For potato growers around the world, common scab is a constant vexation. Causing millions of dollars in losses each year, common scab is difficult to control. Recent research, however, has identified options for suppressing the disease, if not getting rid of it all together. Some of the research centres on what soil properties make scab more conducive, while other studies look at natural products that can slow the spread.
“Scab is a troublesome disease,” admits Robert Coffin, a potato agrologist in Prince Edward Island. “There are different genetic strains of scab as well; there are at least five species, so it’s a constant problem. For example, common scab and powdery scab are two different organisms, but both diseases can cause losses in sales because scab infested tubers cannot be sold for table, processing or seed.”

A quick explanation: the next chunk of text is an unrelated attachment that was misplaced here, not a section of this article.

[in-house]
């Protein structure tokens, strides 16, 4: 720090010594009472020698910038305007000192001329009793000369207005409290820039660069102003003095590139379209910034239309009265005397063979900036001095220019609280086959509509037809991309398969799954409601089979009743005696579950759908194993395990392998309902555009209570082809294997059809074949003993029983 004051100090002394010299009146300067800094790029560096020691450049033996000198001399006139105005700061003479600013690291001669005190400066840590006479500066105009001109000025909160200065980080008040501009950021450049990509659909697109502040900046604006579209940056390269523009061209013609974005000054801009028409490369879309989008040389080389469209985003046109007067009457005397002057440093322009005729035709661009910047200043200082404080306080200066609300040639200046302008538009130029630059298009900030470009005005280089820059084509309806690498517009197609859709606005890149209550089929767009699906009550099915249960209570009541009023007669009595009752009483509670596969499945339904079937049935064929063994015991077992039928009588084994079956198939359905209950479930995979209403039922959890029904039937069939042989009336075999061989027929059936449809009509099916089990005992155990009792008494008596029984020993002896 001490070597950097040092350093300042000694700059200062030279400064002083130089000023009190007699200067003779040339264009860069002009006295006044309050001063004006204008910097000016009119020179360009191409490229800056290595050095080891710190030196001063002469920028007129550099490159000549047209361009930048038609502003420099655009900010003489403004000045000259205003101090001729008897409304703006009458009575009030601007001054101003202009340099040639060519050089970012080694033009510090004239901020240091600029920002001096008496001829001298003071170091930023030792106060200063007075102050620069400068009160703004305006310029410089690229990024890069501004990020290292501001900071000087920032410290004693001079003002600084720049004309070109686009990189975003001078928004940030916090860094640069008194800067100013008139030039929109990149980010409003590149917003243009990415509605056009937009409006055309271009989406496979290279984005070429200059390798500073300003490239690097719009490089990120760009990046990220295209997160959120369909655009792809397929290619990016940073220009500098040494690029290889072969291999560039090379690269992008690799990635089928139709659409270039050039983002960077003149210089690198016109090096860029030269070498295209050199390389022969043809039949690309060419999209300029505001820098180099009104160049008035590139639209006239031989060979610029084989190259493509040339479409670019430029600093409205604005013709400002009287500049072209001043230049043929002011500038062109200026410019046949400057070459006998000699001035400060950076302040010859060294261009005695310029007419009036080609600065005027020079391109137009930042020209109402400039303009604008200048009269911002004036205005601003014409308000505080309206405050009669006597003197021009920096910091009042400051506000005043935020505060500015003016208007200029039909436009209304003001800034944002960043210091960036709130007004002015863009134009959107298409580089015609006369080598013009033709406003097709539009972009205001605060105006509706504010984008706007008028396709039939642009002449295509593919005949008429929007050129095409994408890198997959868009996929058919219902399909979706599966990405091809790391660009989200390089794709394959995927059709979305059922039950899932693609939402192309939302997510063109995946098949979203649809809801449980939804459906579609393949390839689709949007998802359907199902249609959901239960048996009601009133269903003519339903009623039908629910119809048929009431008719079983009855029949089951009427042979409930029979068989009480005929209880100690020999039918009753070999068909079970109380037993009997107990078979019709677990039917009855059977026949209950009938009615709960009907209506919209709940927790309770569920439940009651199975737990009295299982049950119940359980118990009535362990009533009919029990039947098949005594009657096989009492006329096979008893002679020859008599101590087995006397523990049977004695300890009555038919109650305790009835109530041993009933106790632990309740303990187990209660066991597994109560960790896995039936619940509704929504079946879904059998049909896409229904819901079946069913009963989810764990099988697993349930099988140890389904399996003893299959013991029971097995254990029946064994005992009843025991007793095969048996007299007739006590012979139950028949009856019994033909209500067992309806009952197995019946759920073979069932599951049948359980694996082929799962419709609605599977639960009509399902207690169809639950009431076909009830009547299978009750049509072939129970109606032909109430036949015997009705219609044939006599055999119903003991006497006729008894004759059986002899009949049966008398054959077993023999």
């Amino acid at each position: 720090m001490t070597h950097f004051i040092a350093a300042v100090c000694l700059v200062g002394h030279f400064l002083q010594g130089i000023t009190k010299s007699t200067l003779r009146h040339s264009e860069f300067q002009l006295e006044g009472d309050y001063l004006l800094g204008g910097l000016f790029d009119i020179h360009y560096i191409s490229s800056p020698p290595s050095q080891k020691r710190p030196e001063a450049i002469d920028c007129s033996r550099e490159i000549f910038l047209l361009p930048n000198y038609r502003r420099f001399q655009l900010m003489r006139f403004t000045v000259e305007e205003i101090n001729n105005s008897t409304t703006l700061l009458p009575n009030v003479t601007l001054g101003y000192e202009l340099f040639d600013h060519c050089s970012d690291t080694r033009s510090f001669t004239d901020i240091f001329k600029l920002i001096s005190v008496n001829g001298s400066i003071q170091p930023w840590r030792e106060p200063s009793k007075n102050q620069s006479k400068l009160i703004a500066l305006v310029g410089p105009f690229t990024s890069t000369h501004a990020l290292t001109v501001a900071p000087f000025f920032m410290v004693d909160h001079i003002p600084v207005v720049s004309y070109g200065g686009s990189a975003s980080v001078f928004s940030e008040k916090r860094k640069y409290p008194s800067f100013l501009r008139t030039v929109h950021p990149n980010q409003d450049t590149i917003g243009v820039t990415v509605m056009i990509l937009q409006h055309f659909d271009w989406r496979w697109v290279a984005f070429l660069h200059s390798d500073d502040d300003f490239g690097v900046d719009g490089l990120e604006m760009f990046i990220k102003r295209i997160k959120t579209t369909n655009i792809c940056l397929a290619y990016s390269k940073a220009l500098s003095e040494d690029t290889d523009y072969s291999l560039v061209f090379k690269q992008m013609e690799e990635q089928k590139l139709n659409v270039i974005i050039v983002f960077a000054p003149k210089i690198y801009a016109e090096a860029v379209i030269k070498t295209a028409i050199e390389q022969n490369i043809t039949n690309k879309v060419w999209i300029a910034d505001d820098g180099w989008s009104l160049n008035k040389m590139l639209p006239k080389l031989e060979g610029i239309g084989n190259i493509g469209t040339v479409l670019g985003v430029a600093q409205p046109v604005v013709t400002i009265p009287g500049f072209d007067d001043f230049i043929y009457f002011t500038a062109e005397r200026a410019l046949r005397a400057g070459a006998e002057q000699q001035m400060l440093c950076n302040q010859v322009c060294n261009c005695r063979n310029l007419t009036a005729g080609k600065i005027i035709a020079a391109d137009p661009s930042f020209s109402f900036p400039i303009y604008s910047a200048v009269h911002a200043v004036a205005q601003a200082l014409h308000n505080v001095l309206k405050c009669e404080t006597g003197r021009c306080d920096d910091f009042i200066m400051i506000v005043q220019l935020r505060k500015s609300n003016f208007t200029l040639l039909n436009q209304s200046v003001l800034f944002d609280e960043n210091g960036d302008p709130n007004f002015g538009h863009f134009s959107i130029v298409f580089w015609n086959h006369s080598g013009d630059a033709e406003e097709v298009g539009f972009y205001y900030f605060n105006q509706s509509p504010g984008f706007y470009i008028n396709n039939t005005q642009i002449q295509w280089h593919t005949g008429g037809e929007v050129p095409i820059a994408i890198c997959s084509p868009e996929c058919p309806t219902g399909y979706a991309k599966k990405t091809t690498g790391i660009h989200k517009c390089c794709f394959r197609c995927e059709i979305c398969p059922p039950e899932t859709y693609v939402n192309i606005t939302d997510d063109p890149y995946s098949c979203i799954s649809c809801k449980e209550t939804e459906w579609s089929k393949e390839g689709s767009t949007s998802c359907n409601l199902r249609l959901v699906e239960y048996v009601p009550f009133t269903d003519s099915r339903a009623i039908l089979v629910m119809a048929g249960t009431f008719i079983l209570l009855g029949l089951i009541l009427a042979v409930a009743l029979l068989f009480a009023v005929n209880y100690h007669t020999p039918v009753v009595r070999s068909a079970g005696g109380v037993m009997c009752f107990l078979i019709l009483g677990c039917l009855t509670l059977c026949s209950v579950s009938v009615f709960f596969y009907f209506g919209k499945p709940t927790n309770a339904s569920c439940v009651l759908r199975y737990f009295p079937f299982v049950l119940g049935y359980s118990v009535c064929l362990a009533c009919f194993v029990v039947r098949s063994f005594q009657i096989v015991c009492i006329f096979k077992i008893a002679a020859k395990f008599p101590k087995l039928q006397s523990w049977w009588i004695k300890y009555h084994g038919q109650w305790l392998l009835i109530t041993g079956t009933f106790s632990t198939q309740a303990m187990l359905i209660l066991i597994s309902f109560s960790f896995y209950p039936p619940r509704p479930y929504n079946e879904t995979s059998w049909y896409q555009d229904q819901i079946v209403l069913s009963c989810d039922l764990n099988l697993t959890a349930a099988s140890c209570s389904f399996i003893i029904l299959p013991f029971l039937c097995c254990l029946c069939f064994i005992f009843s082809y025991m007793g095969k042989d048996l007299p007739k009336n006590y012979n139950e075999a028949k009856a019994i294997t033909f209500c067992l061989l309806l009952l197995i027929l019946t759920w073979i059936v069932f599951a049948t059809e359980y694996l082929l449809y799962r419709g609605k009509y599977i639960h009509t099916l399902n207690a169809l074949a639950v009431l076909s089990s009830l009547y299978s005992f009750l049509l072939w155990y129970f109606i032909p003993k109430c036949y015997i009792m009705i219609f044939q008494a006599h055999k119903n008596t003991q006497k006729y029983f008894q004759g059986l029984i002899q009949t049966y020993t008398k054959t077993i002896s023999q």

While large strides have been made to control scab, such as using natural bacterial products, seed treatments, soil fumigants, and attempts to find genetic resistance, the disease continues to confound researchers and growers alike. Management options are limited but several help, such as planting varieties with “reasonable resistance” or fumigating the soil, which has proven successful, although is it not permitted for use everywhere.
Some diseases can’t survive in the soil without a host, according to Claudia Goyer, a research scientist with the Agriculture and Agri-Food Canada (AAFC) Fredericton Research and Development Centre. But Goyer says scab can live successfully in the soil without potatoes being present, making it a problem when potatoes are planted.